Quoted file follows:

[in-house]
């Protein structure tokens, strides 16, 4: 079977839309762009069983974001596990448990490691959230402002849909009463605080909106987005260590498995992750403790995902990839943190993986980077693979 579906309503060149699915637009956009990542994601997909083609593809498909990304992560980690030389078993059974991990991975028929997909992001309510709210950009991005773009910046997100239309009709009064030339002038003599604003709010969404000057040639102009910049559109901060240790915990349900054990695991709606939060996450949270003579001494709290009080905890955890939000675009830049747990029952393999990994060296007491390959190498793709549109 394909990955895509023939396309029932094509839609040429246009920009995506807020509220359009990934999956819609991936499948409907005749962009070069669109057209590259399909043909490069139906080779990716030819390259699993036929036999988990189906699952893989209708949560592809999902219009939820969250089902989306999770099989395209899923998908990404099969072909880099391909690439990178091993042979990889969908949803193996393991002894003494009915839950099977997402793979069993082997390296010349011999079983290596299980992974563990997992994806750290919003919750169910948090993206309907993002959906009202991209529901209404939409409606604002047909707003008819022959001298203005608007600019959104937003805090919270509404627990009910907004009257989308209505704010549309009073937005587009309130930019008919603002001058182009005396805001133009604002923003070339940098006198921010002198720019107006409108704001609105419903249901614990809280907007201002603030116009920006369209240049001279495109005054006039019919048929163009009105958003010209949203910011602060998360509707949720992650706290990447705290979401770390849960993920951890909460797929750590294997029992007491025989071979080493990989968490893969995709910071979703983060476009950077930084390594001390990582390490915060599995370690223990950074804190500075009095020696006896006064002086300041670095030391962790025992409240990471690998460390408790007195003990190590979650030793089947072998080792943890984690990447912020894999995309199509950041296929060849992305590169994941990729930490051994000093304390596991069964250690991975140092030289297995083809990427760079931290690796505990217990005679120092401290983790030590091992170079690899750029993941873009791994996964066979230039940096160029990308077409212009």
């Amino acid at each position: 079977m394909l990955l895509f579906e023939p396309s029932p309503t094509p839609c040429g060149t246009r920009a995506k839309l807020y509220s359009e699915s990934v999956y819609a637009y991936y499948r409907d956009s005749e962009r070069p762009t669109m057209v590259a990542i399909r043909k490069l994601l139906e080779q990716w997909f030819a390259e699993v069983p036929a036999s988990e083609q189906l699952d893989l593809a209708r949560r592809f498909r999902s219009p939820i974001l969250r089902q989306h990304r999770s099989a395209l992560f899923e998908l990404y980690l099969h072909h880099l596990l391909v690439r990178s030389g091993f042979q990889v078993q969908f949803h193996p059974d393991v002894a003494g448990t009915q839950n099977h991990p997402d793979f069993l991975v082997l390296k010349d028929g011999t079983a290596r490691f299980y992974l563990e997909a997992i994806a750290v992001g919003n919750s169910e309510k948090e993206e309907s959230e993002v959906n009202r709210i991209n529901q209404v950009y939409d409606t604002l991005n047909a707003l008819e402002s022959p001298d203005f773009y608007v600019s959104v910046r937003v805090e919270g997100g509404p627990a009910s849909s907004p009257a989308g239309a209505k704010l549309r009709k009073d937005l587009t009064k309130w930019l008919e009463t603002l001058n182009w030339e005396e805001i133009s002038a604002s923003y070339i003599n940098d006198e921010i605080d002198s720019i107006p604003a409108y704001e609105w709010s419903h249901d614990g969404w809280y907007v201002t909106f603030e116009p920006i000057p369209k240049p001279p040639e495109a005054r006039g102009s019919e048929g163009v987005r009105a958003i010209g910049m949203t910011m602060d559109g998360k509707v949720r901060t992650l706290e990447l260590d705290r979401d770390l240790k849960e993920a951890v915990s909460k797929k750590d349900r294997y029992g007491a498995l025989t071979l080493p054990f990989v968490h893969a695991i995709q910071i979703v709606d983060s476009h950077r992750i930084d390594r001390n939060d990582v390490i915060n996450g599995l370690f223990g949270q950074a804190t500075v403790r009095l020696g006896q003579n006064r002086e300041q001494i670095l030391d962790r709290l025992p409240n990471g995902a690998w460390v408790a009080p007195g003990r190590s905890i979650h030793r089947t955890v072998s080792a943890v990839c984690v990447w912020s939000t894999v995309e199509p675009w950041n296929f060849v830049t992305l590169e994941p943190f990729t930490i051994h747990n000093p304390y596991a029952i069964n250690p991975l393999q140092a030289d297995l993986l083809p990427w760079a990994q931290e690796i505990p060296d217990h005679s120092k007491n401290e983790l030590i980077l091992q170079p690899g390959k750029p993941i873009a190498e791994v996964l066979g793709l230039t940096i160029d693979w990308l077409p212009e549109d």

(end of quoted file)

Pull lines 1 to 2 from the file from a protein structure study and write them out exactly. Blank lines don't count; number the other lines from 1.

[in-house]
């Protein structure tokens, strides 16, 4: 079977839309762009069983974001596990448990490691959230402002849909009463605080909106987005260590498995992750403790995902990839943190993986980077693979 579906309503060149699915637009956009990542994601997909083609593809498909990304992560980690030389078993059974991990991975028929997909992001309510709210950009991005773009910046997100239309009709009064030339002038003599604003709010969404000057040639102009910049559109901060240790915990349900054990695991709606939060996450949270003579001494709290009080905890955890939000675009830049747990029952393999990994060296007491390959190498793709549109 394909990955895509023939396309029932094509839609040429246009920009995506807020509220359009990934999956819609991936499948409907005749962009070069669109057209590259399909043909490069139906080779990716030819390259699993036929036999988990189906699952893989209708949560592809999902219009939820969250089902989306999770099989395209899923998908990404099969072909880099391909690439990178091993042979990889969908949803193996393991002894003494009915839950099977997402793979069993082997390296010349011999079983290596299980992974563990997992994806750290919003919750169910948090993206309907993002959906009202991209529901209404939409409606604002047909707003008819022959001298203005608007600019959104937003805090919270509404627990009910907004009257989308209505704010549309009073937005587009309130930019008919603002001058182009005396805001133009604002923003070339940098006198921010002198720019107006409108704001609105419903249901614990809280907007201002603030116009920006369209240049001279495109005054006039019919048929163009009105958003010209949203910011602060998360509707949720992650706290990447705290979401770390849960993920951890909460797929750590294997029992007491025989071979080493990989968490893969995709910071979703983060476009950077930084390594001390990582390490915060599995370690223990950074804190500075009095020696006896006064002086300041670095030391962790025992409240990471690998460390408790007195003990190590979650030793089947072998080792943890984690990447912020894999995309199509950041296929060849992305590169994941990729930490051994000093304390596991069964250690991975140092030289297995083809990427760079931290690796505990217990005679120092401290983790030590091992170079690899750029993941873009791994996964066979230039940096160029990308077409212009």